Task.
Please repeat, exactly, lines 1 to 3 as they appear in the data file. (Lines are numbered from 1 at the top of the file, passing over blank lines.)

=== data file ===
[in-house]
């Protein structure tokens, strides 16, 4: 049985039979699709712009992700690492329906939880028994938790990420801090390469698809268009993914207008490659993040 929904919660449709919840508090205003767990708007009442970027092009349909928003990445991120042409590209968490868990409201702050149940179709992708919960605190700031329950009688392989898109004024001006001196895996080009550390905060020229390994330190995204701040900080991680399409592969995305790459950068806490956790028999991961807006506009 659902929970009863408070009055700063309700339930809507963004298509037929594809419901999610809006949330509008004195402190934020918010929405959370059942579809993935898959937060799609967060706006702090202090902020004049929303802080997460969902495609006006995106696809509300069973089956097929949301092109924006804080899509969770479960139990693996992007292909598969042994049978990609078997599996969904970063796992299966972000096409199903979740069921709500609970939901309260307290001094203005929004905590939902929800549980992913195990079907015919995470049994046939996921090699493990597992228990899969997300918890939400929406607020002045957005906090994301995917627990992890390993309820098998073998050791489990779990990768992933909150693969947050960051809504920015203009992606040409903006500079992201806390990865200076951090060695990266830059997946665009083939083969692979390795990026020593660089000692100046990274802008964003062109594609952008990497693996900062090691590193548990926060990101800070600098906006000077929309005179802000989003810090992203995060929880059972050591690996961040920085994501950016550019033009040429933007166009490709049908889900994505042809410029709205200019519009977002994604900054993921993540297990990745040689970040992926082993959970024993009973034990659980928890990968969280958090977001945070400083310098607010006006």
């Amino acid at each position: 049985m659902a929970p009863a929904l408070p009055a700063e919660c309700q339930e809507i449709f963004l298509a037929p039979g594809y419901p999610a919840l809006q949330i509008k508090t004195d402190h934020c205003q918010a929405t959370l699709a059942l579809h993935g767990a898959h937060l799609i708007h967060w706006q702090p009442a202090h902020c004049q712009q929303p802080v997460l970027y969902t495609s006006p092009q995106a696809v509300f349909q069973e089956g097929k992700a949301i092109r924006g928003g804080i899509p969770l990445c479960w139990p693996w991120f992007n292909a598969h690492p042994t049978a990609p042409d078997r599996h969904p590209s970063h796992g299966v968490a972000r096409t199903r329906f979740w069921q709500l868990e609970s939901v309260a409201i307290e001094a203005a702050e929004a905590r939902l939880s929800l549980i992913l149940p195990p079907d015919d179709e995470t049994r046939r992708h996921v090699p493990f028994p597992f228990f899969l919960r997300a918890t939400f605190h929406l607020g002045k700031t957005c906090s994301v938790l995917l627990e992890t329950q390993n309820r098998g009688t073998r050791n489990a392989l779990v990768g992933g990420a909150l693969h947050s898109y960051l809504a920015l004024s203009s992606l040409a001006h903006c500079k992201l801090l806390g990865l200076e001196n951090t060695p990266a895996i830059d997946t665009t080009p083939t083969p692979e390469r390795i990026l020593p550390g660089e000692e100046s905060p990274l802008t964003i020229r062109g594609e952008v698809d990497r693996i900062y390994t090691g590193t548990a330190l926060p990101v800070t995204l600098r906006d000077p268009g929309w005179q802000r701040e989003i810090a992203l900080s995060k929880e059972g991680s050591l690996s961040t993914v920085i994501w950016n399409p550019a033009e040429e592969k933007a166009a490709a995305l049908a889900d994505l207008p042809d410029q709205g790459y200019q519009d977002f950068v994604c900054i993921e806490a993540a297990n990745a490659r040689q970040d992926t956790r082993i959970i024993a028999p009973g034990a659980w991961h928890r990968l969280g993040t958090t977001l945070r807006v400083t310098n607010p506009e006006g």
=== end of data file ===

[in-house]
């Protein structure tokens, strides 16, 4: 049985039979699709712009992700690492329906939880028994938790990420801090390469698809268009993914207008490659993040 929904919660449709919840508090205003767990708007009442970027092009349909928003990445991120042409590209968490868990409201702050149940179709992708919960605190700031329950009688392989898109004024001006001196895996080009550390905060020229390994330190995204701040900080991680399409592969995305790459950068806490956790028999991961807006506009 659902929970009863408070009055700063309700339930809507963004298509037929594809419901999610809006949330509008004195402190934020918010929405959370059942579809993935898959937060799609967060706006702090202090902020004049929303802080997460969902495609006006995106696809509300069973089956097929949301092109924006804080899509969770479960139990693996992007292909598969042994049978990609078997599996969904970063796992299966972000096409199903979740069921709500609970939901309260307290001094203005929004905590939902929800549980992913195990079907015919995470049994046939996921090699493990597992228990899969997300918890939400929406607020002045957005906090994301995917627990992890390993309820098998073998050791489990779990990768992933909150693969947050960051809504920015203009992606040409903006500079992201806390990865200076951090060695990266830059997946665009083939083969692979390795990026020593660089000692100046990274802008964003062109594609952008990497693996900062090691590193548990926060990101800070600098906006000077929309005179802000989003810090992203995060929880059972050591690996961040920085994501950016550019033009040429933007166009490709049908889900994505042809410029709205200019519009977002994604900054993921993540297990990745040689970040992926082993959970024993009973034990659980928890990968969280958090977001945070400083310098607010006006």
């Amino acid at each position: 049985m659902a929970p009863a929904l408070p009055a700063e919660c309700q339930e809507i449709f963004l298509a037929p039979g594809y419901p999610a919840l809006q949330i509008k508090t004195d402190h934020c205003q918010a929405t959370l699709a059942l579809h993935g767990a898959h937060l799609i708007h967060w706006q702090p009442a202090h902020c004049q712009q929303p802080v997460l970027y969902t495609s006006p092009q995106a696809v509300f349909q069973e089956g097929k992700a949301i092109r924006g928003g804080i899509p969770l990445c479960w139990p693996w991120f992007n292909a598969h690492p042994t049978a990609p042409d078997r599996h969904p590209s970063h796992g299966v968490a972000r096409t199903r329906f979740w069921q709500l868990e609970s939901v309260a409201i307290e001094a203005a702050e929004a905590r939902l939880s929800l549980i992913l149940p195990p079907d015919d179709e995470t049994r046939r992708h996921v090699p493990f028994p597992f228990f899969l919960r997300a918890t939400f605190h929406l607020g002045k700031t957005c906090s994301v938790l995917l627990e992890t329950q390993n309820r098998g009688t073998r050791n489990a392989l779990v990768g992933g990420a909150l693969h947050s898109y960051l809504a920015l004024s203009s992606l040409a001006h903006c500079k992201l801090l806390g990865l200076e001196n951090t060695p990266a895996i830059d997946t665009t080009p083939t083969p692979e390469r390795i990026l020593p550390g660089e000692e100046s905060p990274l802008t964003i020229r062109g594609e952008v698809d990497r693996i900062y390994t090691g590193t548990a330190l926060p990101v800070t995204l600098r906006d000077p268009g929309w005179q802000r701040e989003i810090a992203l900080s995060k929880e059972g991680s050591l690996s961040t993914v920085i994501w950016n399409p550019a033009e040429e592969k933007a166009a490709a995305l049908a889900d994505l207008p042809d410029q709205g790459y200019q519009d977002f950068v994604c900054i993921e806490a993540a297990n990745a490659r040689q970040d992926t956790r082993i959970i024993a028999p009973g034990a659980w991961h928890r990968l969280g993040t958090t977001l945070r807006v400083t310098n607010p506009e006006g």